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The Dish

By Anne Maxwell

Nestled in one of my lower kitchen cabinets rests a dish that’s not often used.

Changes are you have the very same pan among your household contents. It’s a 9x13 white Corelle casserole dish. Adorned with blue cornflowers on the side, it’s nice and deep, with wide handles -- a timeless tried-and-true design enjoyed by countless cooks throughout recent decades.

Though unremarkable in function or design, it’s special to me. Which brings me back to why it does not enjoy frequent use. Because when I do use it -- it’s used to bake one thing and one thing only: my mother-in-law’s lasagna.

A home economics teacher, there wasn’t anything Karen couldn’t sew, bake, cook or can. The list of her enviable meals, luscious desserts and intricate handiwork stretches endlessly in my mind. But it was her lasagna that made the top of the list for my husband and many in the family. And it was the first meal I ever ate at her table a few weeks after meeting my husband-to-be that he invited me to supper with his parents at their farmhouse.

“Mom’s making her lasagna,” he mentioned. “It’s my favorite.”

While lasagna wasn’t at the bottom of my list, it was nowhere near the top. Most of my experiences with the traditional Italian dish had been sub-par, beginning with the lukewarm clump of soggy noodles served up at school and spanning potlucks with dry ricotta and underwhelming marinara. My parents’ families were both of German descent. A phenomenal bierock was easy to come by in our house, good lasagna was not.

But when you’re young and in love, you’ll dare to walk through just about any fire, even if it means politely partaking of a less-than-desirable main course.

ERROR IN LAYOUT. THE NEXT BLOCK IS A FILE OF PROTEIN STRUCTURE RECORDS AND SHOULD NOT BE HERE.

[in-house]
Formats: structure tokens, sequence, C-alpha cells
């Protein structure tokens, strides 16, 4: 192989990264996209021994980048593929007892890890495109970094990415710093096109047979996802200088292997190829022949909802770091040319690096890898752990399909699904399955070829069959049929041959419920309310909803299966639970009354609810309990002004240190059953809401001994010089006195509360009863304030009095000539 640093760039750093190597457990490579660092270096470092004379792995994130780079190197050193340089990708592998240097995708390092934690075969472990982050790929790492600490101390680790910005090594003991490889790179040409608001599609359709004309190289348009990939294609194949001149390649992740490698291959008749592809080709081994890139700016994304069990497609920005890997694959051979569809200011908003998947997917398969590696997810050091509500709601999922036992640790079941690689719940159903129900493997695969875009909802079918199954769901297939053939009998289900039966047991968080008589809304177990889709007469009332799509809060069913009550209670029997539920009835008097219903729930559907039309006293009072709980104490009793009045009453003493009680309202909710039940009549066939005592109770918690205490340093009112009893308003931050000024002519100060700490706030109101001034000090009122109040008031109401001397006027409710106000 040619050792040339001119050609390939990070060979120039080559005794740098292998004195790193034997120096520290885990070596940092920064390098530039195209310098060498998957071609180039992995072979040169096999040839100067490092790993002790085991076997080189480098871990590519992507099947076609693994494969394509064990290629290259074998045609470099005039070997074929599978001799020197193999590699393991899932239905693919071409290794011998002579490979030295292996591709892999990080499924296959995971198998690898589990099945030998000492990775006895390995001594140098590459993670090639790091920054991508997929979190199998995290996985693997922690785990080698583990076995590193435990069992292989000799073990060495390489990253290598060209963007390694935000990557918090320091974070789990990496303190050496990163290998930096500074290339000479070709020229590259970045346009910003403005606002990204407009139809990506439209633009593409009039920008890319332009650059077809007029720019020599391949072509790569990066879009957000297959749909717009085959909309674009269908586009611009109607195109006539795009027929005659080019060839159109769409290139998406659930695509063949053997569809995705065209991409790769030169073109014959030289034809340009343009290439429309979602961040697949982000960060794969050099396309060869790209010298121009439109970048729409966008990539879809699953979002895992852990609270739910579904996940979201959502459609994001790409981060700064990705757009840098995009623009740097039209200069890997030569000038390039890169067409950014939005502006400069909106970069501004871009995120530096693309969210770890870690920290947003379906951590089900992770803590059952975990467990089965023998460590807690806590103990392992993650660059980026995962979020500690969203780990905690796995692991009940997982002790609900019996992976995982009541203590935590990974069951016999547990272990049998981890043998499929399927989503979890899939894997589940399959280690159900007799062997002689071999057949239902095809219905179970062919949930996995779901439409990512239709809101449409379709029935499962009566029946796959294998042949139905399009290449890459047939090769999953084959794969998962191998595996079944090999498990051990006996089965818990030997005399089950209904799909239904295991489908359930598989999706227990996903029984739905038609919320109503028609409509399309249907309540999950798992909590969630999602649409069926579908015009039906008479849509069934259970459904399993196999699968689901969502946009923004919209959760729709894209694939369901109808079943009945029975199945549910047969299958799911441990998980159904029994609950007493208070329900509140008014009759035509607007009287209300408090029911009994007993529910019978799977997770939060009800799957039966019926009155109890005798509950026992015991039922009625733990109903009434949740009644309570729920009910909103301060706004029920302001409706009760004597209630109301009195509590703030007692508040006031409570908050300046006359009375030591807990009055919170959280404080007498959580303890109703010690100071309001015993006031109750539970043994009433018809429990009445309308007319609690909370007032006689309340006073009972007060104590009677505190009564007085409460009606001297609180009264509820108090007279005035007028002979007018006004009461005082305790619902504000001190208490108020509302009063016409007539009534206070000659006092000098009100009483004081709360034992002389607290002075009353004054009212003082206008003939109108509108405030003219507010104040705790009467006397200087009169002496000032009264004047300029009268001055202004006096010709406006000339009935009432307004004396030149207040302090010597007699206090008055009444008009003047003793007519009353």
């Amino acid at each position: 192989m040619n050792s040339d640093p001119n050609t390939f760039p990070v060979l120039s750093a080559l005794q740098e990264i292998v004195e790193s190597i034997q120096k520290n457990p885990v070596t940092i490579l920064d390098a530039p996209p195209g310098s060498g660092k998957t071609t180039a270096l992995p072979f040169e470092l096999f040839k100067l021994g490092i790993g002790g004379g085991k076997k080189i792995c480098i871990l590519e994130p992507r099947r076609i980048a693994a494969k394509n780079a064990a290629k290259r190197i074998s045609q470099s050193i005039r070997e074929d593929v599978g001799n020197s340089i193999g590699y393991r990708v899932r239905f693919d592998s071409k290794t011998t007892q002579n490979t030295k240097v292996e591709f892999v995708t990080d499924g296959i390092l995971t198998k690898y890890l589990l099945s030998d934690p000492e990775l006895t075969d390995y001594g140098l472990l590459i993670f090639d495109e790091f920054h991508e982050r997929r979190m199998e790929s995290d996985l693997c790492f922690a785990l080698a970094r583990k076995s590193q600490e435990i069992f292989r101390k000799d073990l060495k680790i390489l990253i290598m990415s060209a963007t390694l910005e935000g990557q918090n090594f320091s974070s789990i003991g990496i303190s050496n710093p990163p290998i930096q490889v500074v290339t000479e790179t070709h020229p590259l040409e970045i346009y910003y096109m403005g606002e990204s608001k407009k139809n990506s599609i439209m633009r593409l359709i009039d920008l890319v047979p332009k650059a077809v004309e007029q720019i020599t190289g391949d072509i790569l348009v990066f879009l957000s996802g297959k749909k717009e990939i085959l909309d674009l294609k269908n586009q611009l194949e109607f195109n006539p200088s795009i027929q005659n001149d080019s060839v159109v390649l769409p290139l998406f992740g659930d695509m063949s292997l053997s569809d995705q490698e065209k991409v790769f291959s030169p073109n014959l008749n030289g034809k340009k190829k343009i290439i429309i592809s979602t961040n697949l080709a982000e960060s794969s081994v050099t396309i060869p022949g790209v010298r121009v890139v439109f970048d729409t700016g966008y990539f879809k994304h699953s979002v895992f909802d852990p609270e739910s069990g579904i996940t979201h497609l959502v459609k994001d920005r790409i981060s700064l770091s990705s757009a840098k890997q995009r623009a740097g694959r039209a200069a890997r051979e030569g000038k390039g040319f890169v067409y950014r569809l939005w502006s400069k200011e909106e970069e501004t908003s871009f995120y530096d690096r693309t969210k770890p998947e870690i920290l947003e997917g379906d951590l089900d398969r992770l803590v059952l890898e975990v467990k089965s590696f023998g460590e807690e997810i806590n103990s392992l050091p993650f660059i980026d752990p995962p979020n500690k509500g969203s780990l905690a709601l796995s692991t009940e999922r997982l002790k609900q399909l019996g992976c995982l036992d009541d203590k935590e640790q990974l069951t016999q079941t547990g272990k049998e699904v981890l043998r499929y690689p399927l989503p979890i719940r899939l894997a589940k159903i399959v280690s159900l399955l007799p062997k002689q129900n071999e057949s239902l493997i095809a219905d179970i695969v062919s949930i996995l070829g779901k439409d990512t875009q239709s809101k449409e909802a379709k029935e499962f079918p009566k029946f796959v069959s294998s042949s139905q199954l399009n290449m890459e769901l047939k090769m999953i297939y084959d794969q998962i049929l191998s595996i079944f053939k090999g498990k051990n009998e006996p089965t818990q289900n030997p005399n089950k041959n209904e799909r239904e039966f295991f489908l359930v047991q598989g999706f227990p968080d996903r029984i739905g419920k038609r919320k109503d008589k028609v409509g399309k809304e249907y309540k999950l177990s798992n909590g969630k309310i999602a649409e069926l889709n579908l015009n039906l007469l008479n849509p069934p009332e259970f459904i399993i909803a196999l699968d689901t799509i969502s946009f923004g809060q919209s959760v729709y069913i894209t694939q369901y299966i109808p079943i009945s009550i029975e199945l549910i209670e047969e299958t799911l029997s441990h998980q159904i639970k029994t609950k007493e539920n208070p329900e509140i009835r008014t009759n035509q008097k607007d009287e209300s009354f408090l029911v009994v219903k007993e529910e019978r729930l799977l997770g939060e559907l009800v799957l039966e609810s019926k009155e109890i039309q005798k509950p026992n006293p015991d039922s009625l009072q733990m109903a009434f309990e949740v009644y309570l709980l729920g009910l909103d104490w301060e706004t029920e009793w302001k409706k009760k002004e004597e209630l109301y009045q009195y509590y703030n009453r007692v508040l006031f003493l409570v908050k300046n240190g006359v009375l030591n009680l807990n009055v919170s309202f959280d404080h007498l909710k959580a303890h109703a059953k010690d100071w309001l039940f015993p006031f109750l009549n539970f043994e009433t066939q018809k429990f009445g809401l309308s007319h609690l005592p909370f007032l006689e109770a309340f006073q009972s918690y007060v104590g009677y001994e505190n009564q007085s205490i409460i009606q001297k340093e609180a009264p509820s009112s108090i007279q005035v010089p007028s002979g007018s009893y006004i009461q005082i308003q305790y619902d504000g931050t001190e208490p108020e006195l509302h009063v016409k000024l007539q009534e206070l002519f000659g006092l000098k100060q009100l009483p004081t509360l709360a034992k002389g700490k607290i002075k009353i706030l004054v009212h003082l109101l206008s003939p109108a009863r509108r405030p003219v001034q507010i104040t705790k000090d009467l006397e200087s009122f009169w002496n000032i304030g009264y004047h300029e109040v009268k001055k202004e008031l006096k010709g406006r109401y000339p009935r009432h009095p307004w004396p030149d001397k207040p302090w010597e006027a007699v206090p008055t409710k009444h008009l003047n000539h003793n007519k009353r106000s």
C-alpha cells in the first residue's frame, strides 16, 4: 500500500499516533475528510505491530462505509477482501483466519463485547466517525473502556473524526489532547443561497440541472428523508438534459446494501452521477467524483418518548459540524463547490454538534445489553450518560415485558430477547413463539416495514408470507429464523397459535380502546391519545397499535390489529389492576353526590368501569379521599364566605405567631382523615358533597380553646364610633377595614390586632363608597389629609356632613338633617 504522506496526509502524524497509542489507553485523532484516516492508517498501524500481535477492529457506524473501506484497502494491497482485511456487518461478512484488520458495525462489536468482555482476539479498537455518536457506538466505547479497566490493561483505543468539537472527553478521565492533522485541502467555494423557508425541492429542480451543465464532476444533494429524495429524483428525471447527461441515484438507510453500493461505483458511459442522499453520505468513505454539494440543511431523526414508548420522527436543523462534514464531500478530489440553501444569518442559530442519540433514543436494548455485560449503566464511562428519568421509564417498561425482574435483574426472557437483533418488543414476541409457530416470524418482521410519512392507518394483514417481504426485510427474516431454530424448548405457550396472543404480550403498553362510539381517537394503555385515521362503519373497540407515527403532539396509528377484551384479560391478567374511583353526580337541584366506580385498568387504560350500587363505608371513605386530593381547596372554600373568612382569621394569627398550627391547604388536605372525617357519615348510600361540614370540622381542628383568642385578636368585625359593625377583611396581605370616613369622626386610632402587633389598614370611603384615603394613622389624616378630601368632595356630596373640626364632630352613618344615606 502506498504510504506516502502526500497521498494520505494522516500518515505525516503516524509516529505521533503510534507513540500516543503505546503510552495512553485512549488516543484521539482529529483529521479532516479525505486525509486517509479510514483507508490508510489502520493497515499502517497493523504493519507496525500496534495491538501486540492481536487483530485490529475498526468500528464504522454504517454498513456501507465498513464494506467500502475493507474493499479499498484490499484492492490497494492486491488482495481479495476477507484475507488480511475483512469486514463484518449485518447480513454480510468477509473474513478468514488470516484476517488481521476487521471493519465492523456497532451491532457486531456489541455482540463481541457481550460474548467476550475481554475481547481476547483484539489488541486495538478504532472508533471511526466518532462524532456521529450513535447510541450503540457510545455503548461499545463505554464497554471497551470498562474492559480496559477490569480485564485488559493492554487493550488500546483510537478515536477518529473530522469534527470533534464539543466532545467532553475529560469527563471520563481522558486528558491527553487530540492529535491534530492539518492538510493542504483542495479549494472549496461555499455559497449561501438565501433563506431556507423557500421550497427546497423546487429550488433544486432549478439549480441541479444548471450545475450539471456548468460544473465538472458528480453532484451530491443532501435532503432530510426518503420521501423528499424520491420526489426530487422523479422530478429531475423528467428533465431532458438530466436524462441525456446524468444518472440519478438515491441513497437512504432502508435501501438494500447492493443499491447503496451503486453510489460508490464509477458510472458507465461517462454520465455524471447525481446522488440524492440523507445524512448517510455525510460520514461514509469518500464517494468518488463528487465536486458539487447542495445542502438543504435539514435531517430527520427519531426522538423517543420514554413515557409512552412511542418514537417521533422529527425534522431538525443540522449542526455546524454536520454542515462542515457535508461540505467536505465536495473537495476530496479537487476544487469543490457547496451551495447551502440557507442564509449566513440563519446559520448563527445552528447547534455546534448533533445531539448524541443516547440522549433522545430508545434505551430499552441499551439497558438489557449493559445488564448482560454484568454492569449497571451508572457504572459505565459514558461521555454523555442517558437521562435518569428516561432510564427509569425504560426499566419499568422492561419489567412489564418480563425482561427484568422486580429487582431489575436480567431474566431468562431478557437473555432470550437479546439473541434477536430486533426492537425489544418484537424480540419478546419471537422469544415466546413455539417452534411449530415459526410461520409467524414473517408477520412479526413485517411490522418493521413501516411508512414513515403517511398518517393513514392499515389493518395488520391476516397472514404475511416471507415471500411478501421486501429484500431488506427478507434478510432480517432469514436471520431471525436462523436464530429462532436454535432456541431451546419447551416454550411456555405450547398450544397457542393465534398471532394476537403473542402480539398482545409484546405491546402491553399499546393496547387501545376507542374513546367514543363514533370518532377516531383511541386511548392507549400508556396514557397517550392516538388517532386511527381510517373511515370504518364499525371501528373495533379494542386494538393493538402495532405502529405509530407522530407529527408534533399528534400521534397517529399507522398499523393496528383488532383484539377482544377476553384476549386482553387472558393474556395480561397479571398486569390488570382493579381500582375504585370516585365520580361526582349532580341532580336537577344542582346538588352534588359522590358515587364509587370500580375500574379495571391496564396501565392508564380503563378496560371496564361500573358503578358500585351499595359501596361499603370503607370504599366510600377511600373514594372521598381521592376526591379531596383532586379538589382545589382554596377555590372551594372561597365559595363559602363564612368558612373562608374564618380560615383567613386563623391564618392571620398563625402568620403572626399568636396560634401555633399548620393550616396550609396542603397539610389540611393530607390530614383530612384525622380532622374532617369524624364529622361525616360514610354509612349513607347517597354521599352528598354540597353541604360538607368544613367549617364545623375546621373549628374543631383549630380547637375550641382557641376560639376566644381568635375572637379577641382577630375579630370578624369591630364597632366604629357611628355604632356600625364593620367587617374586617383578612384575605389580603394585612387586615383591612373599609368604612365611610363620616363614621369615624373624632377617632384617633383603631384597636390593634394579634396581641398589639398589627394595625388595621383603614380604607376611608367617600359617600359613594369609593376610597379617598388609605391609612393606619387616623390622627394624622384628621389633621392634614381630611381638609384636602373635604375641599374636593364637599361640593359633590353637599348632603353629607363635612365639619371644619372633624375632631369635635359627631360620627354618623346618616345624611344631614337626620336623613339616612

I hadn’t even put the napkin on my lap when the white dish that is now a staple in my kitchen was sat on the table, teeming with bubbling cheese and beckoning with an enticing aroma. No taste test was required. It was clear this would be no sacrifice. A tomatoey richness enhanced with Italian spices offered enough authentic flavor to give credence to the origin of the dish, while layers of noodles and cheesy goodness satisfied the casserole-loving Midwesterner in me.

Just like nearly everything else she created, Karen’s lasagna was simply perfect.

While the food served secured a starring role, the rest of the event was spot on as well. I have such great memories of the easy conversation and the way Doug’s parents made me feel right at home. Karen was a hostess who made it all look so effortless. Even so, a guest at her table couldn’t help but notice special touches. From the napkins and bread basket linens she’d sewn, to the well-planned menu and dessert, there was no such thing as a “regular” meal.

Karen knew serving a meal wasn’t just about what you served. It was who you served -- and how you served them. With compassion. With warmth. With fellowship. With love.

This brings me back to that dish.

I walked in my kitchen after work a couple of weeks ago to find it in my own oven, cheese bubbling, the rich aroma of basil and oregano wafting through the air. Empty cans of tomato sauce and a well-worn, handwritten recipe card sat on the counter.

“I wanted to make you all supper,” said my oldest daughter, who had learned that day she had passed her nursing board exam. “As a way to thank you for all you’ve done to support me through this.”

I offered to put the finishing touches on the bread and salad, but she politely refused.

I want to serve all of you tonight,” she explained.

And when that white dish arrived at our dining room table that had been set with the small details that echoed her grandmother’s, it was my heart -- not stomach -- that was filled.

While I was converted to an enthusiastic lasagna fan at my mother-in-law’s table all those years ago, I’ve always felt no meal when that particular recipe was served would ever match the first time I enjoyed her signature main course.

And no meal ever has.

But now, there’s a close second.  

Other contributions by Anne Maxwell include:

Name Game


Oh Mother

Dear 14-year-old daughter

Perfectly Imperfect

My husband dreads when the calendar turns to March


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